California would be the first state to require public universities to offer medication abortion under legislation approved in the state Senate Monday, a bill that if signed into law would mark a vast expansion of a service that’s rare on college campuses.
None of the 34 University of California or California State University campuses currently offer abortion services at their health centers, instead referring students to outside providers. A group of private donors, some of them anonymous, plan to pay for up to $20 million in startup costs, including ultrasound equipment and training for both medical and billing staff.
The bill, SB320, still needs Assembly approval.
It would require all university campuses to offer the service by 2022, assuming the donors come through with the money. Medication abortion can be administered up to 10 weeks into a pregnancy.
“I firmly believe that all students should be able to decide what to do with their own bodies and when to factor a family into their life,” said Sen. Connie Leyva, D-Chino, the bill’s author. “After all, women do not lose the constitutional right to end a pregnancy simply because they are a college student.”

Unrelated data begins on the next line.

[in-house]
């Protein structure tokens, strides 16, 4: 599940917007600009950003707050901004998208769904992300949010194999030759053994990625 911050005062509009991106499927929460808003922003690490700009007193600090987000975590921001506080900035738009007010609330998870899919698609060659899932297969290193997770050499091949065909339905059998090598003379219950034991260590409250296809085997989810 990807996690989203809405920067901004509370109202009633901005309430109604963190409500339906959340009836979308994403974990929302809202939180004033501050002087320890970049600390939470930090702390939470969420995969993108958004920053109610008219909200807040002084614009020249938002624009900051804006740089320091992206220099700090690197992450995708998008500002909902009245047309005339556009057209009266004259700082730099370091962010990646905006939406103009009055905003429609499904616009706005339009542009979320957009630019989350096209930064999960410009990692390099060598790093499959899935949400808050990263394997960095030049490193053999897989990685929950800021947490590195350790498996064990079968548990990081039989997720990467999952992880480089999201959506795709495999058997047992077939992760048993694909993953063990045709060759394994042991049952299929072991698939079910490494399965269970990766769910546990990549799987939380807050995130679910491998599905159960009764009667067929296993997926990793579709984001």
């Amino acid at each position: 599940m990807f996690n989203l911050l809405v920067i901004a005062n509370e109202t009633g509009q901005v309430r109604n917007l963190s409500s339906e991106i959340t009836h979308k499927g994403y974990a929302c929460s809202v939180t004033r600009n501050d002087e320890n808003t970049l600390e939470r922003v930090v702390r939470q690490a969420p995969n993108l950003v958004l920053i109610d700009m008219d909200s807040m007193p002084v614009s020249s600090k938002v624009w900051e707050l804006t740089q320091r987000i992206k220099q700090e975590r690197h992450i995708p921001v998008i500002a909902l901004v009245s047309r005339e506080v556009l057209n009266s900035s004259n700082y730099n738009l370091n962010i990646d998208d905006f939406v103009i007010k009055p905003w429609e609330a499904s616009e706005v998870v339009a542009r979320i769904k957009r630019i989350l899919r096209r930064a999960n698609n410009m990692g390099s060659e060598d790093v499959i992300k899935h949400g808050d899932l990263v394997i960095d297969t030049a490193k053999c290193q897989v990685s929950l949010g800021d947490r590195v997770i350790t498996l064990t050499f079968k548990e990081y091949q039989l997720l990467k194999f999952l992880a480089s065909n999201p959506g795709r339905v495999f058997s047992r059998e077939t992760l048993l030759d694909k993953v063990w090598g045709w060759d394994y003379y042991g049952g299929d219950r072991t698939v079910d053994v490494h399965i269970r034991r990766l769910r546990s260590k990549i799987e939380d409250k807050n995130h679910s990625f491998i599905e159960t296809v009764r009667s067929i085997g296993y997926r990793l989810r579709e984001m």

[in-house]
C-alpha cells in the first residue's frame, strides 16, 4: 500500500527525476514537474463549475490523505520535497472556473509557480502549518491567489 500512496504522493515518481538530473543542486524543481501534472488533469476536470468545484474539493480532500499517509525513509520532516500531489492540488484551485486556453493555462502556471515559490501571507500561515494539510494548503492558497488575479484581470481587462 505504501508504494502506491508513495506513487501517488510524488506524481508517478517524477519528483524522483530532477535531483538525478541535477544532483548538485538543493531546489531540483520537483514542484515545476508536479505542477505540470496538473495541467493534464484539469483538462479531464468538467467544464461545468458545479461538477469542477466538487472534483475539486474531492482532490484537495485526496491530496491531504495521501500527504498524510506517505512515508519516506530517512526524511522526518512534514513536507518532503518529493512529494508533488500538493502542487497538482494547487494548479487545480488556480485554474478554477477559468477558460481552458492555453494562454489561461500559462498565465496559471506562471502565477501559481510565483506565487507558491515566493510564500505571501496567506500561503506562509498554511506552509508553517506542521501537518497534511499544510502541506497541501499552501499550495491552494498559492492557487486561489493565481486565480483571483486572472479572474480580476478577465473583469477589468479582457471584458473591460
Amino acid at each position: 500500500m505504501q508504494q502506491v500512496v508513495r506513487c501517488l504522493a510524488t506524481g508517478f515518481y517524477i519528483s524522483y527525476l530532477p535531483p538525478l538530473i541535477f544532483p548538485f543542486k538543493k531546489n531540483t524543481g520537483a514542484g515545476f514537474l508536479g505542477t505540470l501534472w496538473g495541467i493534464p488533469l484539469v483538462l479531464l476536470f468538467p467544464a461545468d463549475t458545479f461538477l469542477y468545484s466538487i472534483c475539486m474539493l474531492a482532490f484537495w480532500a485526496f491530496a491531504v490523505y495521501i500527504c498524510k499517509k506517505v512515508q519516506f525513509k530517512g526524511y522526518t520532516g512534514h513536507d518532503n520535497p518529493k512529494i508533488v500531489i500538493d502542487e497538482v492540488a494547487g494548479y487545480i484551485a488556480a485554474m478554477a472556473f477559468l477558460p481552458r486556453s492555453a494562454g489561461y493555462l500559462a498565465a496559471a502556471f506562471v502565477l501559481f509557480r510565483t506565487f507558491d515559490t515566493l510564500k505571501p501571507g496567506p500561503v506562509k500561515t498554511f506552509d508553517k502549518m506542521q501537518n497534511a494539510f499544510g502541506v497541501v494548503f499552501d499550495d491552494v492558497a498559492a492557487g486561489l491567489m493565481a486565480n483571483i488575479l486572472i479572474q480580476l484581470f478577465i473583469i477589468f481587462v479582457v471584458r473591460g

One medication is administered in the clinic and a patient is given a second drug to take later at home. The medications induce bleeding similar to a miscarriage, according to legislative records.
The bill’s supporters say time is of the essence for women seeking a medication abortion, which must occur within the first 10 weeks of pregnancy. Dispensing the medication on campus will ensure that women have access, even if they don’t have a car or have trouble fitting an outside appointment into their school schedule, Leyva said. Outside providers also may not accept student health insurance plans.
The bill’s sponsors estimate that 10 to 17 women would seek a medication abortion per month on each UC campus, and nine to 15 at each CSU school.
Full story at TownHall.com.